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This chapter is from the book

Making Better Financial Decisions

That people aren’t always rational when it comes to financial decisions is clear, particularly after recent events. Everyone screwed up: sophisticated hedge funds and investment banks, as well as naive mortgage borrowers. The more interesting questions are: Why do we make these decisions, and to be more precise, when do we make them? Are they predictable? What can we do to make better financial decisions? How can we build a stronger financial system given how people behave?

The rest of this book describes ways to improve your decision making when it comes to specific issues in investing—and some areas in real life, too. Identifying circumstances where you should trust your gut versus situations where you need to do everything in your power to ignore it, is central to good decision making. The exact mechanism of how intuitive and analytical thought interact is unknown and is the subject of fierce debate among decision theorists. For Stanovich, the two types of decision systems can work together or in isolation, it all depends on what is being decided. Trusting your gut instinct is the way to go if the question has evolutionary precedent, such as “Do I recognize that face?” or “Do I love my spouse?” But if you are deciding which computer to buy, then an analytical approach is called for.

Financial decisions are more complicated. What makes investing so complex, as we shall see, is that although financial markets are primarily random and hence nonintuitive, not every manager’s performance is random. Some are better than others at beating the market. And there are some stock market patterns you may be able to spot intuitively that I will discuss in the book. However, they are few and far between.

The recent real-estate and credit bubbles, followed by the liquidity crisis, are extreme examples of what can go wrong when we privilege feelings over reason, particularly in a setting with few regulations in place to save us from our own worst tendencies. The gyrations of the stock market are particularly tempting to intuitive interpretations, and this is where individual investors, if they rely solely on their intuition for guidance, can face the greatest peril. But as we will see in later chapters, gambling in Vegas, football strategy, horse racing, and even a tennis game can be improved through a bit more conscious deliberation. TARP bailouts, securitizing a mortgage, setting limits on leverage, rating a collateralized debt obligation, and deciding whether to let Lehman Brothers live or die could also benefit from relying on analytical thinking rather than snap judgments.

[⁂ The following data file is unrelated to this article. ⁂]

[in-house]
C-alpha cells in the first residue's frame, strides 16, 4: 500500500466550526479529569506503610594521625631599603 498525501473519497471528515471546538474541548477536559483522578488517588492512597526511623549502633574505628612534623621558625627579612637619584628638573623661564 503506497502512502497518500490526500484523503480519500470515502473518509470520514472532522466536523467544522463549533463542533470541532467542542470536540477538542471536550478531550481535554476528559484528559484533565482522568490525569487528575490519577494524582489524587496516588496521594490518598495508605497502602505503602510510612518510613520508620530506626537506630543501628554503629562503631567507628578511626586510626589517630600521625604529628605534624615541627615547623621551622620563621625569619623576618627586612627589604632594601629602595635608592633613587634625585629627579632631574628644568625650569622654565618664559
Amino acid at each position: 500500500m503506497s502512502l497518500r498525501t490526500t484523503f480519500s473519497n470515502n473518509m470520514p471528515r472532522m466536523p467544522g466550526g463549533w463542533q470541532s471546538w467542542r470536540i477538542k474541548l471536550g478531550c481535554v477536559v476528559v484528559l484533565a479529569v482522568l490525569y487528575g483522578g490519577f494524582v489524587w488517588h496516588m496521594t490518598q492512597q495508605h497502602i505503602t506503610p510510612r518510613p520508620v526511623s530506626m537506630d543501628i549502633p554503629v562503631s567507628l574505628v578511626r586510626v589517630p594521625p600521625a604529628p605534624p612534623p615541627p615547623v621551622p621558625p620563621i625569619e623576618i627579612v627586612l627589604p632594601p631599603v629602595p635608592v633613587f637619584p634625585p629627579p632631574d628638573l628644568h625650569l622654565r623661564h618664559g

The first part of this book focuses entirely on financial decisions. It includes advanced techniques used by very sophisticated investors who attempt to beat the market through an understanding of investor psychology. It spells out why these strategies work, and how they work. The parts that follow look at intuitive mistakes we make in real life outside of investing—in sports and gambling decisions, as well as healthcare and credit card choices. The next section analyzes CEO behavior, particularly that of Wall Street CEOs during the crisis. The final chapters examine the financial crisis from a behavioral economics perspective. The book concludes with ways to improve decision making, leading to better investing.

Good financial decision making doesn’t have to be complex or theoretical. You don’t have to train yourself to become the financial equivalent of an airplane pilot—you don’t have to fly on instruments alone and become a pure “quant.” All you have to do is to think beyond your first impulse. Don’t glaze over when facing a tough financial choice, or when presented with a supposedly unassailable computer model. Kick the tires of what’s in front of you, and ask if the information and your response to it make sense. It really couldn’t be simpler: When it comes to investing, have second thoughts about your first impressions.

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